Sociologica. V.15 N.2 (2021), 189–189
ISSN 1971-8853

Corrigendum: Seeking Shelter: How Housing and Urban Exclusion Shape Exurban Disaster

Miriam GreenbergUniversity of California Santa Cruz (United States)

Miriam Greenberg is Professor and Chair of Sociology at the University of California Santa Cruz. She holds a PhD in Sociology from the City University of New York Graduate Center, and is the author of Branding New York: How a City in Crisis was Sold to the World (Routledge, 2008); Crisis Cities: Disaster and Redevelopment in New York and New Orleans (Oxford, 2014), co-authored with Kevin Fox Gotham; and The City is the Factory: New Solidarities and Spatial Tactics in an Urban Age, co-edited with Penny Lewis (Cornell, 2017). She has also undertaken engaged, public-facing research projects exploring urban and environmental justice issues in California, including the Critical Sustainabilities project, on competing discourses of urban development in California, which can be found at:, and (with Steve McKay) the project No Place Like Home, on the origins and experience of the affordable housing crisis in Santa Cruz County, which can be found at: She is currently developing a new research project bridging urban, environmental, and indigenous studies to understand the role of California’s affordable housing crisis in driving growth of the wildlands urban interface [WUI], and with this, impacts in terms of habitat fragmentation, wildfire risk, extreme commuting, greenhouse gas emissions, and the loss of rural and indigenous lands.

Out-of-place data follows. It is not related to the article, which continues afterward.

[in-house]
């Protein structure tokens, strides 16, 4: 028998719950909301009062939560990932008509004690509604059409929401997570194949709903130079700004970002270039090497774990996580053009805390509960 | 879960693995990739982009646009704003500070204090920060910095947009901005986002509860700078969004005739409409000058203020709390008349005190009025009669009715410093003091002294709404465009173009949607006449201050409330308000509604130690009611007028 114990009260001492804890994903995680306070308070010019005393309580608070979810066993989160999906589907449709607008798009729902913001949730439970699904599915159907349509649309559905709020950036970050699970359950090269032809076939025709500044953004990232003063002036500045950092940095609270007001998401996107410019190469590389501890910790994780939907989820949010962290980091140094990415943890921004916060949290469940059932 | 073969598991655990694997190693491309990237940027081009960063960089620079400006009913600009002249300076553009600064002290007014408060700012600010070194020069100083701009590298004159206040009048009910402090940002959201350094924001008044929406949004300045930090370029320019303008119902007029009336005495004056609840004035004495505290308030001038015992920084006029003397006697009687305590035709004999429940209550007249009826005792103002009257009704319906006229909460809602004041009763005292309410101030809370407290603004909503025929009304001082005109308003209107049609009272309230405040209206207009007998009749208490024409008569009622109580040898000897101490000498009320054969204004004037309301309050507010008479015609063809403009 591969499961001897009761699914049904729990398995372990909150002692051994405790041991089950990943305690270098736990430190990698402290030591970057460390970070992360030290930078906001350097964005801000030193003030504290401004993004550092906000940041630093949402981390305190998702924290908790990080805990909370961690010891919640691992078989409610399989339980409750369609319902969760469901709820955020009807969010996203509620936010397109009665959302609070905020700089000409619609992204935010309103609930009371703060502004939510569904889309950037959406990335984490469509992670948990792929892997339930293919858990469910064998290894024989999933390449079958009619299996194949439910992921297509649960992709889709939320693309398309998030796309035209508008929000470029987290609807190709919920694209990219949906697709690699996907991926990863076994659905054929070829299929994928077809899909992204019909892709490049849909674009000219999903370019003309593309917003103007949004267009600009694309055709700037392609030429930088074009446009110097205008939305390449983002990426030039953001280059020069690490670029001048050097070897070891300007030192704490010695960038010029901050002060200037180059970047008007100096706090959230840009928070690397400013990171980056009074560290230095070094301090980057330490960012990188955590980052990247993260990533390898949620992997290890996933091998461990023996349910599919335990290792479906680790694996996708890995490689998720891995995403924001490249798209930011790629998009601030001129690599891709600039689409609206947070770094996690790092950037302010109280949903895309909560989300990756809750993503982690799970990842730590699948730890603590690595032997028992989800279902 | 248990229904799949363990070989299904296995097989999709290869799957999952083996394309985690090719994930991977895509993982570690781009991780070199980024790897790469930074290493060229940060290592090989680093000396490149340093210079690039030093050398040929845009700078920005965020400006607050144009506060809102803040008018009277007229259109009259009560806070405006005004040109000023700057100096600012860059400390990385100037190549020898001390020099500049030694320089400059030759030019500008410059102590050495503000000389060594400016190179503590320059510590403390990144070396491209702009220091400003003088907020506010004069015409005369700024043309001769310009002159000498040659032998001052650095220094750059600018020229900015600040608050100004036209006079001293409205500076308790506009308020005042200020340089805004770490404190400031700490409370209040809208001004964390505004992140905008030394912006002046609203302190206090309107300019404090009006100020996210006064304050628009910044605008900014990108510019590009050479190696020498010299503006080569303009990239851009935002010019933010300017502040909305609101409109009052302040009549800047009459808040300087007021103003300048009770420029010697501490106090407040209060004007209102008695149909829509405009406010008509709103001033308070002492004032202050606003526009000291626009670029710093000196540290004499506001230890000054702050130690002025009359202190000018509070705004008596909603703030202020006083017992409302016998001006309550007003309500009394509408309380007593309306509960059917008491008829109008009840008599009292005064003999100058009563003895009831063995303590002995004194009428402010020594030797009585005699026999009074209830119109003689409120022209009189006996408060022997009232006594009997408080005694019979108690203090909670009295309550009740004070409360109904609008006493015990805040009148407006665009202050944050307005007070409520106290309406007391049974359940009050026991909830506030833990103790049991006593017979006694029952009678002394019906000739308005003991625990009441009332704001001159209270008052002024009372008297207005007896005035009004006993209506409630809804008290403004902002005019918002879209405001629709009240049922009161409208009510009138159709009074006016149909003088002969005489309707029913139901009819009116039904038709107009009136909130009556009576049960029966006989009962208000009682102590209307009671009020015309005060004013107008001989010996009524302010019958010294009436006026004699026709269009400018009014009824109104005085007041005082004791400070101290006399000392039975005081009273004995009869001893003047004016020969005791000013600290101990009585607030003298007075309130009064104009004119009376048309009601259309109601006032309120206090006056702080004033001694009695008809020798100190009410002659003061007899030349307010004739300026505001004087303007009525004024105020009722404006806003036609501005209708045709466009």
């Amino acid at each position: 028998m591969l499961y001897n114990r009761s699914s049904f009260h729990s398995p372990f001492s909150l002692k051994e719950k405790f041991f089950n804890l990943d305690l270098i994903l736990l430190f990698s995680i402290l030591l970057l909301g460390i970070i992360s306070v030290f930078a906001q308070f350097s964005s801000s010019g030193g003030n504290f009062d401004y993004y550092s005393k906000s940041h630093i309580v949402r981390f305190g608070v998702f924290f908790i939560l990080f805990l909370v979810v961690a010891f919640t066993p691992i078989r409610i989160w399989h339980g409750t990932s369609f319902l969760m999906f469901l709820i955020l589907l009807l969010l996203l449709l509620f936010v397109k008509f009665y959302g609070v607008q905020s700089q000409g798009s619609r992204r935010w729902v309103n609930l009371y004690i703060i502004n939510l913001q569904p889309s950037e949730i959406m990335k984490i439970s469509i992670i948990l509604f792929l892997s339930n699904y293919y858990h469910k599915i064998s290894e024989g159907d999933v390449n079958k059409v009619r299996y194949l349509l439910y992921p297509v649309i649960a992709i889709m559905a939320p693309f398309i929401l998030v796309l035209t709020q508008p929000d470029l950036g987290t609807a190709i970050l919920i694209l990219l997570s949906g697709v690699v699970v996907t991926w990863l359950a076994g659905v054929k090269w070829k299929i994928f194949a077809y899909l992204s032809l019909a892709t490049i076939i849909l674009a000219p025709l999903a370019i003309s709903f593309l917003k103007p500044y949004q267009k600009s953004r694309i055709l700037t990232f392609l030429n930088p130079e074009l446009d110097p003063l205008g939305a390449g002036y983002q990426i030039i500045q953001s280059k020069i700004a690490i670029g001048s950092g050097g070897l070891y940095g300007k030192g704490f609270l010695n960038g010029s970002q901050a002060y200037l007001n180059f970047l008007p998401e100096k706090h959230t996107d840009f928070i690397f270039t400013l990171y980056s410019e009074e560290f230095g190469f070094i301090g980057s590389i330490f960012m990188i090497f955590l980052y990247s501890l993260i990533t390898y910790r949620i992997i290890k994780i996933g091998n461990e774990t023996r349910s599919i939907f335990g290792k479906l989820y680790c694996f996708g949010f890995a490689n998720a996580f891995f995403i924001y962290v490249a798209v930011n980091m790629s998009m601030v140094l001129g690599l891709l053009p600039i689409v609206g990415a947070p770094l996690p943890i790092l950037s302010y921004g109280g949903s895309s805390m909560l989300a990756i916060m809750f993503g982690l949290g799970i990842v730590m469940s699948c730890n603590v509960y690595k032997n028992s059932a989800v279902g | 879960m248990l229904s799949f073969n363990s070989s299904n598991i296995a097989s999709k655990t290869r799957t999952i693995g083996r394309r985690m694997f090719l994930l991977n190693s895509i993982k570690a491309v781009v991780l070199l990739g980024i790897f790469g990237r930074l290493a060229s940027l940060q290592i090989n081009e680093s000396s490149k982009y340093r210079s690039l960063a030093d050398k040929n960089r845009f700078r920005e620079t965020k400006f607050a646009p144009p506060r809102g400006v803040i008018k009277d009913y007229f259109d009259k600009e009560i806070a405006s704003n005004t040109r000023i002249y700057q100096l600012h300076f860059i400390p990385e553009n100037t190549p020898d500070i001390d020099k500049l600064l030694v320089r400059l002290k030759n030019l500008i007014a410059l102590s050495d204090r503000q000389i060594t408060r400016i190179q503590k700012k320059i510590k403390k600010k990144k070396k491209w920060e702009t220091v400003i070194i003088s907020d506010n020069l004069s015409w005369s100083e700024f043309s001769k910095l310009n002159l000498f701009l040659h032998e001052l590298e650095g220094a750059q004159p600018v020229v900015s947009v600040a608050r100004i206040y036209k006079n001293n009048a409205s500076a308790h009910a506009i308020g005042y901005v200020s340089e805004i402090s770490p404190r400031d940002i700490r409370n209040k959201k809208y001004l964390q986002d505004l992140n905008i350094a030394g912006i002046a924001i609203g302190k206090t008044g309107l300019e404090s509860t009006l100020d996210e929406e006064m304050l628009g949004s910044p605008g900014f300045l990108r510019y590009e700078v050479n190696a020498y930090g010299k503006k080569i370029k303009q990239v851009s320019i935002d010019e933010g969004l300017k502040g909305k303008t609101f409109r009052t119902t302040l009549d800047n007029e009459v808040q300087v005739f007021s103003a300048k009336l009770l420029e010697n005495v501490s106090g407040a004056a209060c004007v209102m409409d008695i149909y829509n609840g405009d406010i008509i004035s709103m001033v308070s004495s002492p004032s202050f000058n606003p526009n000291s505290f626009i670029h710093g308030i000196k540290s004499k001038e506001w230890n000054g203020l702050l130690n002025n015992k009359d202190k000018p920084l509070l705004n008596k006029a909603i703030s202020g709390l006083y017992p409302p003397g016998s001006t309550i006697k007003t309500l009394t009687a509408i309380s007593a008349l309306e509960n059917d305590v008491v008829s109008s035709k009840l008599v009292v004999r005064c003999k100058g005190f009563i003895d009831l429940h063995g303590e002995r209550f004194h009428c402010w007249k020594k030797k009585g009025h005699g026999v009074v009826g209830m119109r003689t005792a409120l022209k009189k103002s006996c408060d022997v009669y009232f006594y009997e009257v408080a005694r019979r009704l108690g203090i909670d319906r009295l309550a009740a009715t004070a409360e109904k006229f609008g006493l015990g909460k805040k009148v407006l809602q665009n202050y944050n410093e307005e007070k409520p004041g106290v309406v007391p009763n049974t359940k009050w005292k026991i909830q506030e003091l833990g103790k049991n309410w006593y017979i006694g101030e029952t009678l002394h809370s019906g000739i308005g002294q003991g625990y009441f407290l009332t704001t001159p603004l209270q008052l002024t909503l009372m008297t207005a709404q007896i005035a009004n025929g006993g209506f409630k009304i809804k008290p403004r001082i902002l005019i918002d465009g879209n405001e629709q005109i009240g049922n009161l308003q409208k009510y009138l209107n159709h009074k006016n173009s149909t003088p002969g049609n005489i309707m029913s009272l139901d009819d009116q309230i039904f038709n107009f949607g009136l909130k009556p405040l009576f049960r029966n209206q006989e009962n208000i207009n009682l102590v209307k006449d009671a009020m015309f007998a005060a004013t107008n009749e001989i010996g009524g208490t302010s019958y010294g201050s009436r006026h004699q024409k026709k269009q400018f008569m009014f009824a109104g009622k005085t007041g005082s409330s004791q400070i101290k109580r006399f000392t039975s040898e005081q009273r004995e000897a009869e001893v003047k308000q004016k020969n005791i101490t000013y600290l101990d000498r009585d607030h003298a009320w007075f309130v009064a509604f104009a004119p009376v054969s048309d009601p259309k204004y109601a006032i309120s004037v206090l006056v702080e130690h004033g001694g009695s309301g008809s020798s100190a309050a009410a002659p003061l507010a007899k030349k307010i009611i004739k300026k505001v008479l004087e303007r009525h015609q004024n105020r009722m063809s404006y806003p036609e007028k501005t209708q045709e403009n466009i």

Published: 2021-05-15

This Corrigendum regards the article Greenberg, M. (2021). Seeking Shelter: How Housing and Urban Exclusion Shape Exurban Disaster. Sociologica, 15(1), 67–89.

The established scientific opinion at the time of publication — from the World Health Organization, Lancet, and others cited in this article — was that Covid 19 was a zoonotic disease likely spread by bats, in line with SARS, MERS, Asian swine flu, and other coronaviruses. Soon after, new evidence emerged that a lab leak in Wuhan may have been responsible in this case, yet with research into this still inconclusive and contested. Setting this unresolved case aside, however, there is still broad consensus that increasing contact across the wildlife-livestock-human interface is both generating and spreading infectious disease, particularly in rapidly urbanizing areas, and contributing to the new “pandemic age,” as discussed in this article.

The article is therefore amended on 2021-09-30 to add qualifiers when bats are mentioned in the case of Covid-19.